En español | The U.S. Department of Justice, the country's chief enforcer of federal laws, is girding for two new types of pandemic-related crimes expected to spell trouble, a top official says.
Federal authorities are on the lookout for criminals who try to siphon off some of the business-sector stimulus dollars including the $659 billion in Small Business Administration loans intended to help employers keep paying their personnel, Assistant Attorney General Brian Benczkowski says. He suspects phony entities will go after some of the relief money and actual businesses may falsify payroll records to inflate their employee count and employees’ salaries.
One particular concern, he says, is foreign fraudsters grabbing some of the stimulus cash and stashing it in bank accounts overseas, where it's difficult to recover.
Authorities also are keeping an eye on fraudulent overbillings, for tests for COVID-19 and other illnesses, that are submitted to Medicare and Medicaid, he says. Corrupt doctors and complicit testing labs tend to be coconspirators in such crimes.
The bottom line: Unnecessary tests could be tacked onto a $30 test for COVID-19, and the government get a claim for $1,530.
Going after bad actors
Benczkowski, 50, has been chief of the Criminal Division since July 2018. The division's more than 600 attorneys prosecute an array of violations: fraud, organized crime, drug trafficking and transnational computer crimes, among many others.
Illegal schemes tied to COVID-19 already have emerged and triggered arrests and federal charges from New York to California.
The first criminal charge was filed March 25 against a Los Angeles actor from the Iron Man movies who hawked a fake cure for COVID-19 and promised astronomical returns to prospective financial backers. (To date, there is no approved cure for the acute respiratory illness.)
In an unrelated case, two men were criminally charged for lying to potential investors by claiming to have 40 million N95 face masks that “could be sold for double or triple” the purchase price. But the touted masks didn't exist.
Says Benczkowski: “There's almost no limit on the creativity of fraudsters and others to use COVID as a basis to commit new types of fraud, but also to put new twists on the same old scams."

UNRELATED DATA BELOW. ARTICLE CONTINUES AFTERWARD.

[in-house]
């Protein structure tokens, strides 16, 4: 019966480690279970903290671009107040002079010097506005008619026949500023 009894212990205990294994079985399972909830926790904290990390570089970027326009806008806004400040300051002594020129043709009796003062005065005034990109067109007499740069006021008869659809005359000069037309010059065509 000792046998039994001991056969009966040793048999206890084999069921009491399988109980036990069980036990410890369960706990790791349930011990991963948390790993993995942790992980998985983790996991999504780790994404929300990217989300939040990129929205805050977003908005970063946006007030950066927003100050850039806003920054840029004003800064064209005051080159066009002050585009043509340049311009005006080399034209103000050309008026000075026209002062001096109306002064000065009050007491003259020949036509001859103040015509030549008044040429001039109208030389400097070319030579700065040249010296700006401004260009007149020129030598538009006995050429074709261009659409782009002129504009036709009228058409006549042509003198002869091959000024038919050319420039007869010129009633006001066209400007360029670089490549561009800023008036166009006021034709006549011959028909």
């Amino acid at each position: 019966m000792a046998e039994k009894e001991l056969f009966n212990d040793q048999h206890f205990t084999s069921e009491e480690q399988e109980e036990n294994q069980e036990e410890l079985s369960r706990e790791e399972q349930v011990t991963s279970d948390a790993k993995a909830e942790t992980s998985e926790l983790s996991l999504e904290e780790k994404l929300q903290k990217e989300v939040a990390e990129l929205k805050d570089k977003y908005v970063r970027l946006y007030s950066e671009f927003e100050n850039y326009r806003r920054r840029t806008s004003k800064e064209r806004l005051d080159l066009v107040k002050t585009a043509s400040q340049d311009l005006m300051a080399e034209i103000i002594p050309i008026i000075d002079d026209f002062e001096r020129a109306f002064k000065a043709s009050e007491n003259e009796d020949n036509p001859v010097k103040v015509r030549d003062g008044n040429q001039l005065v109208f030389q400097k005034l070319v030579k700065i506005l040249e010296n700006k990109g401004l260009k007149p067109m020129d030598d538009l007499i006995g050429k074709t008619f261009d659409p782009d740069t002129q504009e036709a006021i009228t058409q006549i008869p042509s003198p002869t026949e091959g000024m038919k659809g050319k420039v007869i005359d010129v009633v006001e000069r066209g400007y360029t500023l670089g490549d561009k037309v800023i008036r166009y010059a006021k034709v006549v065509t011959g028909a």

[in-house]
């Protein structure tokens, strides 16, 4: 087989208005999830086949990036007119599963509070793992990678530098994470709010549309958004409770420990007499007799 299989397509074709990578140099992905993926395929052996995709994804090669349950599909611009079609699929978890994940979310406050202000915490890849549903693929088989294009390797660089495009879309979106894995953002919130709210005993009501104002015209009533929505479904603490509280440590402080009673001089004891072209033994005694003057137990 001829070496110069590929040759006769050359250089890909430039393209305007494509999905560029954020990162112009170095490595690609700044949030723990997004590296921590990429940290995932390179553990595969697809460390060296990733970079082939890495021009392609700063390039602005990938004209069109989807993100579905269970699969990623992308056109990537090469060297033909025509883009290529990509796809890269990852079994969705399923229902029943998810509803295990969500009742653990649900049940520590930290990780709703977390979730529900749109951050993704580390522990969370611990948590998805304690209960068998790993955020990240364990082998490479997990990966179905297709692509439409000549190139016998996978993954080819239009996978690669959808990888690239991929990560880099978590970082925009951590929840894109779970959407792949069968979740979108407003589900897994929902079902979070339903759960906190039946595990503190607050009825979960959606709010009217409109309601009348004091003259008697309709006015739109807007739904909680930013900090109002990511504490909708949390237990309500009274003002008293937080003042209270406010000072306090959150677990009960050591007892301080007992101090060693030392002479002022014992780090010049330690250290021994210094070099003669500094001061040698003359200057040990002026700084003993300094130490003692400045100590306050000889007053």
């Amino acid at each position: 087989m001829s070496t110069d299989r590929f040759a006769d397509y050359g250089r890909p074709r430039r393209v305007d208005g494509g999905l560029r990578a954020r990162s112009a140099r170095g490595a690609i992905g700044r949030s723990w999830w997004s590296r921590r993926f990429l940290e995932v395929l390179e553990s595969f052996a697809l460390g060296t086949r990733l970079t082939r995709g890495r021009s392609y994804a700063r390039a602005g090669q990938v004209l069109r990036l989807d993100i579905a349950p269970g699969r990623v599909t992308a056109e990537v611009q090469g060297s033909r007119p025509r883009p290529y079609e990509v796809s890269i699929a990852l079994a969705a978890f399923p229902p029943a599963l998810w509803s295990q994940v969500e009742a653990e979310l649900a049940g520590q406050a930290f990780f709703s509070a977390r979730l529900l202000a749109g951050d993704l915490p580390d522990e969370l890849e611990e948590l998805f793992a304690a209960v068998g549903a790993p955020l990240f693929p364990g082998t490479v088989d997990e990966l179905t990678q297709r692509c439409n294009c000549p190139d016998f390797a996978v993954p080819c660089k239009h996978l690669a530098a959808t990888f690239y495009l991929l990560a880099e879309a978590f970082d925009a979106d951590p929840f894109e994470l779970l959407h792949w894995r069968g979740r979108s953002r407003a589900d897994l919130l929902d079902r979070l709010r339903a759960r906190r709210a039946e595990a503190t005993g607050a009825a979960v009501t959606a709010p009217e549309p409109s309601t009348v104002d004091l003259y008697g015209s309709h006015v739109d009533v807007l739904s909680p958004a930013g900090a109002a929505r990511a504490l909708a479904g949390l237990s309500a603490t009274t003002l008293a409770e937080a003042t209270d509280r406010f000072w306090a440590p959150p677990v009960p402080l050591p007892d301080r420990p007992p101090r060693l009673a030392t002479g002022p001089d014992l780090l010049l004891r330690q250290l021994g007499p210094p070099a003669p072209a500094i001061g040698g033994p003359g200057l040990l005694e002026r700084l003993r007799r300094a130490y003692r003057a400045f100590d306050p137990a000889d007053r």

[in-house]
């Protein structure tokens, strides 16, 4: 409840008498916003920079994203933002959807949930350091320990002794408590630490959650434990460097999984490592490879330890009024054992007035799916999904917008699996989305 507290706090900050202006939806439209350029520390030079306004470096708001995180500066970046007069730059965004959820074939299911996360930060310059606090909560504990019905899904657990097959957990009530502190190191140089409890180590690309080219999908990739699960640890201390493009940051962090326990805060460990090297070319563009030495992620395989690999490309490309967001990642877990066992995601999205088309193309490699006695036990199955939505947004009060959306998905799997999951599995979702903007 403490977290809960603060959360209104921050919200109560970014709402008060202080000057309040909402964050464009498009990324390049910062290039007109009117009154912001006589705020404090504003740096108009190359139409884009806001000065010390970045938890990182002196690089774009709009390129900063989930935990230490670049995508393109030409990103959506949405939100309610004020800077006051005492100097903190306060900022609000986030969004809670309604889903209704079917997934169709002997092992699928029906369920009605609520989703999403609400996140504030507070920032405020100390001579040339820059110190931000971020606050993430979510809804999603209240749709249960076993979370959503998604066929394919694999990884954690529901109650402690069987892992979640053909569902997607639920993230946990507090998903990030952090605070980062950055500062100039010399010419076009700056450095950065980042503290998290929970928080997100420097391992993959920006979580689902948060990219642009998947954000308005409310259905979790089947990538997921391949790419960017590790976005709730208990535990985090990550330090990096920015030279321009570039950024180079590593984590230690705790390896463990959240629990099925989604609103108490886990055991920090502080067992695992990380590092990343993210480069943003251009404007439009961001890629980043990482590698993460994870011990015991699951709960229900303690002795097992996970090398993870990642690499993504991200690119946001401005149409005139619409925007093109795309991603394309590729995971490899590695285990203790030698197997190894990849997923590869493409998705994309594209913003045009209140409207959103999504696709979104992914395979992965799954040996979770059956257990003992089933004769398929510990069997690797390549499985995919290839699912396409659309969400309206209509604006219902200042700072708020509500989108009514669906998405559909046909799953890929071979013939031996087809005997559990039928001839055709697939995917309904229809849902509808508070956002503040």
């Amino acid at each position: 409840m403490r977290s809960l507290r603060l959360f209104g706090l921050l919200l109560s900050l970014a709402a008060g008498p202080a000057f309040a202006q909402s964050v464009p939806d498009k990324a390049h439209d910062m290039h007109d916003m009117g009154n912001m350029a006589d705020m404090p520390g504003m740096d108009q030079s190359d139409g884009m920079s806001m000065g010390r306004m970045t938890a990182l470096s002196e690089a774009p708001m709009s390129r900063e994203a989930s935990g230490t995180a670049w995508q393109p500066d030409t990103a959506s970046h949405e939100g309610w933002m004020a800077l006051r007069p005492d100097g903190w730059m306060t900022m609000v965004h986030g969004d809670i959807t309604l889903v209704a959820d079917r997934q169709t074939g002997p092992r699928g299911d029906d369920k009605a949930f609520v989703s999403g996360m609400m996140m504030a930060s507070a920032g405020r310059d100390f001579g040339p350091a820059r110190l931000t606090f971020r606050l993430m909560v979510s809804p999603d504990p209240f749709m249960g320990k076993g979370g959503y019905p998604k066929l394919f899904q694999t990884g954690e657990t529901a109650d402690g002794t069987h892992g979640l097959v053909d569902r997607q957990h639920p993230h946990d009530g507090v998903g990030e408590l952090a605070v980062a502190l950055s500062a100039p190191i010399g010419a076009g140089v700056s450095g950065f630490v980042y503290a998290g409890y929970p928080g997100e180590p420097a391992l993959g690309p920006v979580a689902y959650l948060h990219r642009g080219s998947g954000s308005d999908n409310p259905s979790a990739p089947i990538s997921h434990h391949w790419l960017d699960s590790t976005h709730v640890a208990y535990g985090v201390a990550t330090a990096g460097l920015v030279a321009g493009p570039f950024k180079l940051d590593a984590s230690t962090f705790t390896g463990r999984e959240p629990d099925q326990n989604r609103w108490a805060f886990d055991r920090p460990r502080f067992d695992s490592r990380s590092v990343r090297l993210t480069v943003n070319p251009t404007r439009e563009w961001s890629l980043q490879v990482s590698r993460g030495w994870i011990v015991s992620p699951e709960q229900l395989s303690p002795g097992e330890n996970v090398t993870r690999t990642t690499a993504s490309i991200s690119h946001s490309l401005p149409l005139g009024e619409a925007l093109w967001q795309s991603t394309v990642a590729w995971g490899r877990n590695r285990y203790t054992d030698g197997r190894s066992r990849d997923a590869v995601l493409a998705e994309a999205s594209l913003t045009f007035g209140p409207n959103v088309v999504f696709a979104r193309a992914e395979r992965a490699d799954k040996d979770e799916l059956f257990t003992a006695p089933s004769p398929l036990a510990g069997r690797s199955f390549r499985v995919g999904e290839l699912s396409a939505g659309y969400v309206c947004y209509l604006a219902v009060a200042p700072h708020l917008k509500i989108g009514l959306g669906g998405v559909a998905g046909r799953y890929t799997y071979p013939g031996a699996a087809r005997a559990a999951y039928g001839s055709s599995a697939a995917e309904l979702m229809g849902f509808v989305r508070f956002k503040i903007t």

'The worst of the worst'
"These are the worst of the worst individuals, in my mind,” he says. “We're all in this together. This is a time when Americans — even though we're isolated and separated from one another — we need to be there for each other, we need to support one another.
"And people who prey on the circumstance that we all find ourselves in, in order to make a buck, are just the worst of the worst human beings, as far as I'm concerned."
What motivates them?
"It doesn't matter to us what motivates them,” he tells AARP, “but it's almost entirely greed."
Fraud complaints pour in
As of the week of April 27, the National Center for Disaster Fraud had received more than 12,000 calls and emails, with 4,200 of these deemed worthy of criminal investigation, Benczkowski says. Depending on the severity and scope of the allegations, probes could be launched by federal, state or local law enforcement or regulatory agencies, he says.
"If somebody says, ‘There's a guy who is trying to charge $50 for a six-pack of toilet paper at his local store,’ “ at best that may be referred to state or local officials, he says.
The center, in Baton Rouge, Louisiana, was created to combat fraud tied to government relief programs that arose after Hurricane Katrina struck in 2005.
A man on a mission
Speaking Feb. 5 at American University’s Washington College of Law, Benczkowski opened by quoting some inscriptions on the Justice Department’s headquarters building on Pennsylvania Avenue, including: “Where law ends, tyranny begins.”
The department’s mission is to “deter and punish serious wrongs,” he said. “Our job is to hold those who inflict harm to account. And we must vindicate and provide redress to victims of crime, whether that’s a person who has been defrauded, a child who has been subjected to unthinkable crimes, or someone who lives in fear of violence. And we do so in accordance with the law. That is the work the Criminal Division does, on a daily basis.”
Less than two years on the job, Benczkowski is no newcomer to the department, as this is his sixth posting there. Early in his career he was a staff member to lawmakers in the U.S. Senate and House. Before returning to the Justice Department, Benczkowski was a partner for eight years for the Kirkland & Ellis law firm in D.C. His practice centered on white-collar defense and internal and congressional investigations.
A native of Fairfax, Virginia, Benczkowski graduated with majors in archaeology and sociology from the University of Virginia in 1991 and earned a law degree at Washington University in St. Louis in 1994. His wife is also a lawyer.
He describes himself as “introverted” and “direct.” He’s proud of his Russian and Polish heritage, and has a poster in his home office for the Polish trade union Solidarity featuring actor Gary Cooper from High Noon, the legendary Western film in which a town marshal, played by Cooper, faces down a deadly gang of outlaws.
Elder fraud is also on the radar
Elder fraud is another Justice Department priority, Benczkowski says. He’s counseled his 74-year-old mother on how to avoid the crooks and con artists who reach out in emails and calls, preying on older Americans. A high school graduate, she retired as divisional manager of the U.S. Bankruptcy Court in New Haven, Connecticut.
“You’ve been around long enough now to know who your friends are,” so be “very skeptical” of unsolicited phone calls and emails, he’s told his mother. If there’s a whiff of fraud, hang up the phone, delete the email and never click on links in suspicious emails.
When a stranger reaches out, “unfortunately, in this day and age that we live in, you should be very skeptical.”